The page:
We are pleased to present our special issue on countering hate and violent extremism in collaboration with Thought Partnerships. Despite its urgency, this topic is an ethically and conceptually thorny one. In light of the January 6, 2021, insurrection at the U.S. Capitol and broader rise in armed extremist groups, the Peace Science Digest editorial team was compelled to better understand the drivers of radicalization and, importantly, the nonviolent approaches to supporting deradicalization and disengagement from violent extremism. At the same time, any engagement with scholarship and policy-making on countering violent extremism (CVE) risks complicity with the militarized and discriminatory counterterrorism policies of the Global War on Terror (GWOT), now marking its 20th anniversary. More fundamentally, what do we even mean by “violent extremism,” by “radicalization”? For instance, one of the research articles discussed in this special issue defines radicalization as “the path that leads an individual to endorse or commit a politically motivated act of violence.” It may be straightforward to say that a neo-Nazi or ISIS fighter has been radicalized, but would we also say that those who support or participate in armed liberation movements have been radicalized? What about soldiers who participate in state militaries, which also use violence in pursuit of political goals—are they radicalized? To complicate matters, although “radical” is often—as in the definition above—used to describe the means employed towards a particular end (usually in reference to violence), it can also be used to describe the extent of the change desired—change that can also be accomplished through nonviolent means, as research examined in the Peace Science Digest has frequently demonstrated.Conflating radical change with violence only reinforces widespread assumptions about the efficacy of violence in certain situations.
This last point brings us to an insight worth unpacking further: Perhaps we should lean into the ambiguity around what exactly constitutes radicalization and violent extremism, as this ambiguity helps us see the continuum between violent extremism and other more widely accepted, “benign” forms of violence. Militarism—through its legitimation of violence as a necessary and effective tool for creating change or defending communities—makes violent extremism possible. Once violence is seen as necessary and effective, any ideology can fill the space needed to justify and motivate its use. The effort to rein in and prevent violent extremism is therefore inseparable from the effort to challenge militarism more broadly.
Yet, over the past twenty years since the September 11th attacks, militarism has dominated approaches to countering terrorism and violent extremism. Not only is militarist counterterrorism policy deeply counterproductive for the reasons given above, but it is also far removed from addressing the main drivers that move individuals to adopt violent ideologies and commit acts of violent extremism globally. The analyses in this special issue demonstrate that militarized approaches to countering violent extremism fail because they ignore the broader social and political conditions that foster so-called radicalization, while also reinforcing the logic undergirding violent extremism and the polarization that fuels its existence.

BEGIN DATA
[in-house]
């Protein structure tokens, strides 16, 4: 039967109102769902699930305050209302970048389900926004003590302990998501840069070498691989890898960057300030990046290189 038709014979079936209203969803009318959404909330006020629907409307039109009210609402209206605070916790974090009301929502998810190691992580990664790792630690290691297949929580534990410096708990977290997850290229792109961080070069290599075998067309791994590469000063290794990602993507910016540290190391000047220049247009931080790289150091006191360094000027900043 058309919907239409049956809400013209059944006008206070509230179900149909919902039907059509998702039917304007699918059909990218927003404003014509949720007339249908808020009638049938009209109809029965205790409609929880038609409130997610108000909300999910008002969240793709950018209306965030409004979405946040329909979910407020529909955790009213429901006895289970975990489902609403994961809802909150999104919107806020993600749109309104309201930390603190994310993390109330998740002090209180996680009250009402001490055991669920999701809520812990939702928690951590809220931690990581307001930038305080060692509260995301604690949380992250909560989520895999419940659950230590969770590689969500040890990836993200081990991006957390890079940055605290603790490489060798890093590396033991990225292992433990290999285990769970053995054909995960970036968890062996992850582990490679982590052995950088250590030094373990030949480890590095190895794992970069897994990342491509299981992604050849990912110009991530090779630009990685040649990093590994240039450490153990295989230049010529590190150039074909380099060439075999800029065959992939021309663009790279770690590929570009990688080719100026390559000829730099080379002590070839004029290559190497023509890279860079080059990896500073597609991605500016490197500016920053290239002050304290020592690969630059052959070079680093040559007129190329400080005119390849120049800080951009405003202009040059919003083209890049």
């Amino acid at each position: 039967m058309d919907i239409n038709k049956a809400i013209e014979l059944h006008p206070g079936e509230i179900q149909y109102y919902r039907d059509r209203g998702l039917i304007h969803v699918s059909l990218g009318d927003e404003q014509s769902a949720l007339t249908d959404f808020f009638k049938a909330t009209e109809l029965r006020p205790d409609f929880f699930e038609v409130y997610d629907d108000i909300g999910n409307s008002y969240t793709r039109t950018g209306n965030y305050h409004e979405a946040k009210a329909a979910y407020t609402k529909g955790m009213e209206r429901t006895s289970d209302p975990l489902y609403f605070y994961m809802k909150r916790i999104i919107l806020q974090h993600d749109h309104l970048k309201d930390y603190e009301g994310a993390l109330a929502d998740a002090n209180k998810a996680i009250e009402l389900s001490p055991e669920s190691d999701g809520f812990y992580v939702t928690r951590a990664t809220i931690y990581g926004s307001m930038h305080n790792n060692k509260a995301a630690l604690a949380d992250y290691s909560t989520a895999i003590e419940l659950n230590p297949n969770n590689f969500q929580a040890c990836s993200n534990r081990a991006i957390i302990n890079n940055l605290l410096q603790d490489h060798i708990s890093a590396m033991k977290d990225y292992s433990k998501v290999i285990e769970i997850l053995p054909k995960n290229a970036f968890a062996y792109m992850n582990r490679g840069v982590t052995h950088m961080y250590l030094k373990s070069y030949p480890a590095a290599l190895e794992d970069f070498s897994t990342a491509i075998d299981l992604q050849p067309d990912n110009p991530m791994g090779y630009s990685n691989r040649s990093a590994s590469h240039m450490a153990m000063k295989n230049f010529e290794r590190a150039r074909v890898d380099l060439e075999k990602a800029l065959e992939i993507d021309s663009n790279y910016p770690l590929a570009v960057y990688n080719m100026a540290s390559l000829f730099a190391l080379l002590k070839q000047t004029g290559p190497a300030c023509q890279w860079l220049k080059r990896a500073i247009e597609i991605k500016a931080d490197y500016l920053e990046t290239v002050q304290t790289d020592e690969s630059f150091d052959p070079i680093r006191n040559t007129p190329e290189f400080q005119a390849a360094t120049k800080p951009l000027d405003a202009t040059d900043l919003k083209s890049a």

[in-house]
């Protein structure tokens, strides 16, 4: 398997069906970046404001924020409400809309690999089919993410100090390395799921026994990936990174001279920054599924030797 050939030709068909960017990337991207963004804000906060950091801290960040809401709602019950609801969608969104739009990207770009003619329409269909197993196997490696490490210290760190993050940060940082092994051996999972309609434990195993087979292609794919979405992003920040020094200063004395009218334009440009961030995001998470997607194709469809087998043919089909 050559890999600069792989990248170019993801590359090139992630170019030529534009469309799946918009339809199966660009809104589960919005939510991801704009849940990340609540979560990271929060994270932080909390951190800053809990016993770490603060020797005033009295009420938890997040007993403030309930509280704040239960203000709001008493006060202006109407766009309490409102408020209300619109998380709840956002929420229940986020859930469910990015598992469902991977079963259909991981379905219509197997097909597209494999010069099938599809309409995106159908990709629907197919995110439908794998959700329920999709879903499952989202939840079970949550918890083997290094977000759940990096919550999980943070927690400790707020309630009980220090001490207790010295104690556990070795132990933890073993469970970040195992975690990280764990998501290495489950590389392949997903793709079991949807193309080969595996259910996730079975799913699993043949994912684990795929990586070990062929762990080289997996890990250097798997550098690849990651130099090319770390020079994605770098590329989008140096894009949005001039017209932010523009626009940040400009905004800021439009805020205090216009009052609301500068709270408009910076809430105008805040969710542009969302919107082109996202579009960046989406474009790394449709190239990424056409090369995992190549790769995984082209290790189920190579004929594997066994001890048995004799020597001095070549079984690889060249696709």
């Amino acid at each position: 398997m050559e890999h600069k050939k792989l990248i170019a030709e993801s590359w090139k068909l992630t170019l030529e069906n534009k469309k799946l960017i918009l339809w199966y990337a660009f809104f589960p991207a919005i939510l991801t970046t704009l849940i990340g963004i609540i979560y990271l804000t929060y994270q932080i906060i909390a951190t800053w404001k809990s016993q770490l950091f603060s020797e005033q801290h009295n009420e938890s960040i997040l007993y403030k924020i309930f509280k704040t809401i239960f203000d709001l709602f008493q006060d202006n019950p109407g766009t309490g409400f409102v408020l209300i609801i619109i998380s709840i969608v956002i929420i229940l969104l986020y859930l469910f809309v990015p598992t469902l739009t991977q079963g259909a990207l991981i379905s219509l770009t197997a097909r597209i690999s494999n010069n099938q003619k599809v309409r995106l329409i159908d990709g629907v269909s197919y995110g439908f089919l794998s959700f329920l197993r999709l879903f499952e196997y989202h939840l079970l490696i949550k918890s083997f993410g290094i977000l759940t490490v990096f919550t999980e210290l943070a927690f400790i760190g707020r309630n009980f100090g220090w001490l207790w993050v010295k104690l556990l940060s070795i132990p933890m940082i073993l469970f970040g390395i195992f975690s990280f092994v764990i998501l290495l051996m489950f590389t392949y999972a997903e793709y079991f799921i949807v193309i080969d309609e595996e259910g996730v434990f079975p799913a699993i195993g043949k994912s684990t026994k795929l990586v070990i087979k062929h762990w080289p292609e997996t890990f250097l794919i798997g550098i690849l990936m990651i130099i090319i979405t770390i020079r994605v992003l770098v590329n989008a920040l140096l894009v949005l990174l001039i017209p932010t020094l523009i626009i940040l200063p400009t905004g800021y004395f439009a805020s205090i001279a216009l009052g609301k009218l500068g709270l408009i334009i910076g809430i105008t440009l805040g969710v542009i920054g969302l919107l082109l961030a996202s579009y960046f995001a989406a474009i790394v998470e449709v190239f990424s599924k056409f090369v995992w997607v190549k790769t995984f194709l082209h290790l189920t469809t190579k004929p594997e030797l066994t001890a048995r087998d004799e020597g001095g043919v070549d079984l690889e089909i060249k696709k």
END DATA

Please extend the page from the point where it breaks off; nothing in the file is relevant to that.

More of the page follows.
Academic research reveals that radicalization is a social process: Individuals are compelled to join extremist organizations by the very human need for group belonging and identity affirmation, as well as through the practical mechanisms of social networks, particularly existing relationships with group members. Other material benefits—like employment or education opportunities—are also relevant. Disengaging from such organizations—not to mention disowning extremist attitudes and ideologies, the process of deradicalization—is incredibly difficult and requires a long-term, systemic approach: not exclusively focusing on the perpetrators of violence but also transforming the social, political, and economic structures that render individuals susceptible to hate speech, extremist recruitment, and the lure of violent ideologies. One key insight is that the same social needs and mechanisms that can draw individuals into extremist groups can be crucial to motivating and facilitating their departure—as maintaining or building relationships with individuals outside of these groups can expose members to narratives that delegitimize violence, while also providing them with other sources of identity affirmation and belonging.
Additionally, the analyses demonstrate the critical, and sometimes overlooked, role that non-governmental organizations and social movements play in countering radicalization and violent extremism. These actors often are better situated and have better access to build trust with individuals and organizations engaged in extremist violence, especially in comparison to government-led, carceral, or militarized approaches.
- Researching the Causes of Radicalization and Violent Extremism: What Do We Know?
- The Role of Group Identity in Initiating, Sustaining, and Disengaging from Participation in Violent Extremism
- Push and Pull Factors in Disengagement from Islamic Extremist Organizations
- Lessons Learned from the Law Enforcement Response to Far-Right Terrorism: Insights for a More Effective Approach
- Interfaith Peace Movements as Counter-Movements to Radical Buddhist Nationalism